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                    • Is Rebecca Serle the one I hate? If so, I'm sure yours is waaaaaay better than that POS.

                      Whatever happened to the witch book that I read the first few chapters of?

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                      • The witch book is still around! I changed just about *errrything* about it, though, so it doesn't really resemble the chapters you read anymore.


                        If I don't write something FAST and finish it FAST, I get bored with it and move onto a different idea. That's another terrible failing of mine. I technically have three WIPs at the moment (dragons, witches, actors), and it's just a matter of which one can sustain my interest long enough to make it across the actual finish line first. Or at all.

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                        • Kids are back in school, so theoretically, I should be making hella progress. In actuality, not so much? Kind of inching along at the moment.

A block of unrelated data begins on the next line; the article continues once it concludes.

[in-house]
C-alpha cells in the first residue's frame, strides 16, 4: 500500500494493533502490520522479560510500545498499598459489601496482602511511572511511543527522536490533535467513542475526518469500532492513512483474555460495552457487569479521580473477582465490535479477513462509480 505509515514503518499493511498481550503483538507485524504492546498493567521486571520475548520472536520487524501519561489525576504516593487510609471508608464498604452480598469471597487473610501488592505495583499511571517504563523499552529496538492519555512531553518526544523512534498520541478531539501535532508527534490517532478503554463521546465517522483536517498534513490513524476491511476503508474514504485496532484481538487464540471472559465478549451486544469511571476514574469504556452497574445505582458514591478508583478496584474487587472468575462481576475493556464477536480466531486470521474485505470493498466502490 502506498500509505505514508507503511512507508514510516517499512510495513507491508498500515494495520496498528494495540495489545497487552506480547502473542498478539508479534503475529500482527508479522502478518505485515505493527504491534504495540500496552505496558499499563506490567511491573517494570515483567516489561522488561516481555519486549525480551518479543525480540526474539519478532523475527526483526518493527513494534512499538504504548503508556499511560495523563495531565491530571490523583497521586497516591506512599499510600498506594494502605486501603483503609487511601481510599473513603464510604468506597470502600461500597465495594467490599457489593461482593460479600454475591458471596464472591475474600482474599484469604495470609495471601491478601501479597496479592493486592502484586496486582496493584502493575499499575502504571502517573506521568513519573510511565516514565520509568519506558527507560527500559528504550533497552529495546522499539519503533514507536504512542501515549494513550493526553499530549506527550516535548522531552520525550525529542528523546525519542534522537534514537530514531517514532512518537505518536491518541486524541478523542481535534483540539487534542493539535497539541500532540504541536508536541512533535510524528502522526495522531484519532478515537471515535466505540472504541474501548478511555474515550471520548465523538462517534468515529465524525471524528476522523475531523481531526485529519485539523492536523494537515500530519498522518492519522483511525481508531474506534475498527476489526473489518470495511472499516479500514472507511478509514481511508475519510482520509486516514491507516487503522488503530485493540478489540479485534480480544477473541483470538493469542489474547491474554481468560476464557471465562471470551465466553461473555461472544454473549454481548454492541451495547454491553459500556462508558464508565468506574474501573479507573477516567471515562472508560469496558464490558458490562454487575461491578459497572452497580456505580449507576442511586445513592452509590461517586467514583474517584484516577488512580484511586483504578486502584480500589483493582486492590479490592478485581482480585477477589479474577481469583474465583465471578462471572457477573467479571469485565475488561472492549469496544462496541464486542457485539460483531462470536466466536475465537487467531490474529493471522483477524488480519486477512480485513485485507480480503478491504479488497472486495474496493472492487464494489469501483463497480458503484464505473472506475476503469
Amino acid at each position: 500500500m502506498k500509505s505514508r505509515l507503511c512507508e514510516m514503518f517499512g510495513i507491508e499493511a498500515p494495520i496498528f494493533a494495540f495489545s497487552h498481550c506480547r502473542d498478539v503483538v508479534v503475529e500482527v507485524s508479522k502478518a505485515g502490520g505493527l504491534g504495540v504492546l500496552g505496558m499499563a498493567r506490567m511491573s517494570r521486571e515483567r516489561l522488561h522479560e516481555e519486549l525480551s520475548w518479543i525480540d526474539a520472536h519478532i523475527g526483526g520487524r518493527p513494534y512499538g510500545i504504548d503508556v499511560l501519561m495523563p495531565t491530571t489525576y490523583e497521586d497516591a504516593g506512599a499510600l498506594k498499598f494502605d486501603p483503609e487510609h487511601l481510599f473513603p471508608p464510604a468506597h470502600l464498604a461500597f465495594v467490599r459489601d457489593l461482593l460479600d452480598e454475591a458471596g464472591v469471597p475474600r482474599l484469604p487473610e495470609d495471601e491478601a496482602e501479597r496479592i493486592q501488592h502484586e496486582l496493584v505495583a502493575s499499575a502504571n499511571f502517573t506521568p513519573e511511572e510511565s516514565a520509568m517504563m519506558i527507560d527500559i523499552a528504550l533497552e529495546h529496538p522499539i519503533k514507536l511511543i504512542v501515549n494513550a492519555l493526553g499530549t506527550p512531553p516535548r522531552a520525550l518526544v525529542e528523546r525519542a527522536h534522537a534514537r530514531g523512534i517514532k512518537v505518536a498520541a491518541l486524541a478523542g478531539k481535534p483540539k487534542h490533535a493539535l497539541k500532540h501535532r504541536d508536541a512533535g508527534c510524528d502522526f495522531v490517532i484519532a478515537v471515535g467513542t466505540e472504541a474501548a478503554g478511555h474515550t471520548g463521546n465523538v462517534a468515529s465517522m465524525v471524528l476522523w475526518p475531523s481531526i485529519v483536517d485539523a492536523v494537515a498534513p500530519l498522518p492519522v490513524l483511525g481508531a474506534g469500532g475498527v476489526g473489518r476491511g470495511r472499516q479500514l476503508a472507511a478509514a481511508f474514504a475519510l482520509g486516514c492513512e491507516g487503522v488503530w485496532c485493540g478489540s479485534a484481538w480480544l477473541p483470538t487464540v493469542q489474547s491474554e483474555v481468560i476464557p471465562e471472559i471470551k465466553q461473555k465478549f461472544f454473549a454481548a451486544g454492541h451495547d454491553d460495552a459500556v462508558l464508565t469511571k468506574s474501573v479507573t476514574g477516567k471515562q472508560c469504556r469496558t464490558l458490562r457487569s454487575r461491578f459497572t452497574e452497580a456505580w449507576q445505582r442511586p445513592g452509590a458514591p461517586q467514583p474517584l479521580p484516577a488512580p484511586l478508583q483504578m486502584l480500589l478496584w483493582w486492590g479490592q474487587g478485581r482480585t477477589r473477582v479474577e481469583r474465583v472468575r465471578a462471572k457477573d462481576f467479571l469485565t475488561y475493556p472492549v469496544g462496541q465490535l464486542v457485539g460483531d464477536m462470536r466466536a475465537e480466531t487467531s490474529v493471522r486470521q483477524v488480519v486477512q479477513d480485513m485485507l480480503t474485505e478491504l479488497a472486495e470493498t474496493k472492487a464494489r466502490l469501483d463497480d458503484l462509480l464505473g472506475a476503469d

Two things, equally of interest to my current headspace:

                          http://nymag.com/thecut/2015/09/ask-...full-rss-nymag

                          Ask Polly: Should I Just Give Up on My Writing?
                          Excerpt from Polly's answer:

                          You have to support your lovely odd-duck friends who have made money from their creations, but you can't compare yourself to them. You have to aim high but you also have to commit yourself to the work you love and believe in without any expectation that it will bring you success.

                          And when your hungry ego grabs the wheel and drives you off a cliff, forgive yourself. But then pick yourself up, dust yourself off, and repeat these words: I AM AN OLD NOBODY AND I LOVE WHAT I DO. I'm going to make an inspirational poster with those words on it. Dreaming about breaking through is like joining a fundamentalist religion fixated on the afterworld. There is no glistening golden castle in the sky waiting for any of us.

                          . . .

                          We are old nobodies who love what we do. We would be old nobodies even if Oprah and the New York Times best-seller list consecrated us, because we don't want to create illusions around ourselves like so many others have done before. Instead, we make what we love and dress how we like and dance in our kitchens and breathe in the good moments because we know nothing lasts that long. We will never have everything we ever wanted. The world will not turn shiny and spotless and perfect one day. We aren't rushing to some imaginary finish line. We are inching along slowly, smelling the flowers, playing with our dogs and cats, giving generously to those who need our help when we can.